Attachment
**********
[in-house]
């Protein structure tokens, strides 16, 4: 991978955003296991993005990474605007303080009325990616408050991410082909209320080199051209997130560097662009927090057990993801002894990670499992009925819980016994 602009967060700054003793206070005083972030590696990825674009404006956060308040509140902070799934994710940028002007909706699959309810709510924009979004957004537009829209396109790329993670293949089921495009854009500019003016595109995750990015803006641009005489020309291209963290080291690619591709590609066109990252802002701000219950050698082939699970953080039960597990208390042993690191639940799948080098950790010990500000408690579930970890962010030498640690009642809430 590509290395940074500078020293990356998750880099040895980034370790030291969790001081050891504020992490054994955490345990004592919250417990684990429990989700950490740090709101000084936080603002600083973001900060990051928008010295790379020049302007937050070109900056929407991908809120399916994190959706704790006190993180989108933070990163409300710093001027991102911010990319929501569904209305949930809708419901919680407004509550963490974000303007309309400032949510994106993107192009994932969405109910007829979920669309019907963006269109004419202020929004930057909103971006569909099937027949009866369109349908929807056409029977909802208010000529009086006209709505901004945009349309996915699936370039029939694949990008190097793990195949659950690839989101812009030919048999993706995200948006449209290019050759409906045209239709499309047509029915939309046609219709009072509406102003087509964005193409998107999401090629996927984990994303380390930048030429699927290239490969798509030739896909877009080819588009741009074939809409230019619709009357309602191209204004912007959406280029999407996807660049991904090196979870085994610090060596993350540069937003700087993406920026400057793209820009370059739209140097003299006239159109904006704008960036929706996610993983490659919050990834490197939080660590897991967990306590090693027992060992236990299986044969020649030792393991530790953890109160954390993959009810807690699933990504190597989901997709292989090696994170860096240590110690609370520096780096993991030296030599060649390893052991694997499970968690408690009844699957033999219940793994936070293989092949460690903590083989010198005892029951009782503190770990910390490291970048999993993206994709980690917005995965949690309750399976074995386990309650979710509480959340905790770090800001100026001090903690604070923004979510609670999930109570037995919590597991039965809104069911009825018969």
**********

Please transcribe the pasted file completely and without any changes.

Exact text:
[in-house]
């Protein structure tokens, strides 16, 4: 991978955003296991993005990474605007303080009325990616408050991410082909209320080199051209997130560097662009927090057990993801002894990670499992009925819980016994 602009967060700054003793206070005083972030590696990825674009404006956060308040509140902070799934994710940028002007909706699959309810709510924009979004957004537009829209396109790329993670293949089921495009854009500019003016595109995750990015803006641009005489020309291209963290080291690619591709590609066109990252802002701000219950050698082939699970953080039960597990208390042993690191639940799948080098950790010990500000408690579930970890962010030498640690009642809430 590509290395940074500078020293990356998750880099040895980034370790030291969790001081050891504020992490054994955490345990004592919250417990684990429990989700950490740090709101000084936080603002600083973001900060990051928008010295790379020049302007937050070109900056929407991908809120399916994190959706704790006190993180989108933070990163409300710093001027991102911010990319929501569904209305949930809708419901919680407004509550963490974000303007309309400032949510994106993107192009994932969405109910007829979920669309019907963006269109004419202020929004930057909103971006569909099937027949009866369109349908929807056409029977909802208010000529009086006209709505901004945009349309996915699936370039029939694949990008190097793990195949659950690839989101812009030919048999993706995200948006449209290019050759409906045209239709499309047509029915939309046609219709009072509406102003087509964005193409998107999401090629996927984990994303380390930048030429699927290239490969798509030739896909877009080819588009741009074939809409230019619709009357309602191209204004912007959406280029999407996807660049991904090196979870085994610090060596993350540069937003700087993406920026400057793209820009370059739209140097003299006239159109904006704008960036929706996610993983490659919050990834490197939080660590897991967990306590090693027992060992236990299986044969020649030792393991530790953890109160954390993959009810807690699933990504190597989901997709292989090696994170860096240590110690609370520096780096993991030296030599060649390893052991694997499970968690408690009844699957033999219940793994936070293989092949460690903590083989010198005892029951009782503190770990910390490291970048999993993206994709980690917005995965949690309750399976074995386990309650979710509480959340905790770090800001100026001090903690604070923004979510609670999930109570037995919590597991039965809104069911009825018969």